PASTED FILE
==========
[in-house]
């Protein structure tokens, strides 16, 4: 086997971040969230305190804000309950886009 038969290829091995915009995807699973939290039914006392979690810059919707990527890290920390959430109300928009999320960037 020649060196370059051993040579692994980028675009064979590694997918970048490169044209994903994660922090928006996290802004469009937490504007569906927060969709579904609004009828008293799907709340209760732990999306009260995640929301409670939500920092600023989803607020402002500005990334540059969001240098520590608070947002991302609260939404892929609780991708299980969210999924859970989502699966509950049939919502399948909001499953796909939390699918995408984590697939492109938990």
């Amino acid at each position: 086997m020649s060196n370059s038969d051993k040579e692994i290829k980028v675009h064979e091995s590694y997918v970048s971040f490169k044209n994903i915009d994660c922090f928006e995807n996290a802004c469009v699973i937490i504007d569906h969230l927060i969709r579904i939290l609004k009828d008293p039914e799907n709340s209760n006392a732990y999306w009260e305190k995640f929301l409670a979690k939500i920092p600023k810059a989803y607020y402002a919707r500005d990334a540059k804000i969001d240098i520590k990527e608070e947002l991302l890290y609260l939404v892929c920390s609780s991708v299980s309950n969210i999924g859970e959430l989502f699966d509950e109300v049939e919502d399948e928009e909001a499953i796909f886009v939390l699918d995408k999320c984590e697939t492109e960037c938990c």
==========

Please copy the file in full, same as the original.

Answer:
[in-house]
């Protein structure tokens, strides 16, 4: 086997971040969230305190804000309950886009 038969290829091995915009995807699973939290039914006392979690810059919707990527890290920390959430109300928009999320960037 020649060196370059051993040579692994980028675009064979590694997918970048490169044209994903994660922090928006996290802004469009937490504007569906927060969709579904609004009828008293799907709340209760732990999306009260995640929301409670939500920092600023989803607020402002500005990334540059969001240098520590608070947002991302609260939404892929609780991708299980969210999924859970989502699966509950049939919502399948909001499953796909939390699918995408984590697939492109938990």
């Amino acid at each position: 086997m020649s060196n370059s038969d051993k040579e692994i290829k980028v675009h064979e091995s590694y997918v970048s971040f490169k044209n994903i915009d994660c922090f928006e995807n996290a802004c469009v699973i937490i504007d569906h969230l927060i969709r579904i939290l609004k009828d008293p039914e799907n709340s209760n006392a732990y999306w009260e305190k995640f929301l409670a979690k939500i920092p600023k810059a989803y607020y402002a919707r500005d990334a540059k804000i969001d240098i520590k990527e608070e947002l991302l890290y609260l939404v892929c920390s609780s991708v299980s309950n969210i999924g859970e959430l989502f699966d509950e109300v049939e919502d399948e928009e909001a499953i796909f886009v939390l699918d995408k999320c984590e697939t492109e960037c938990c």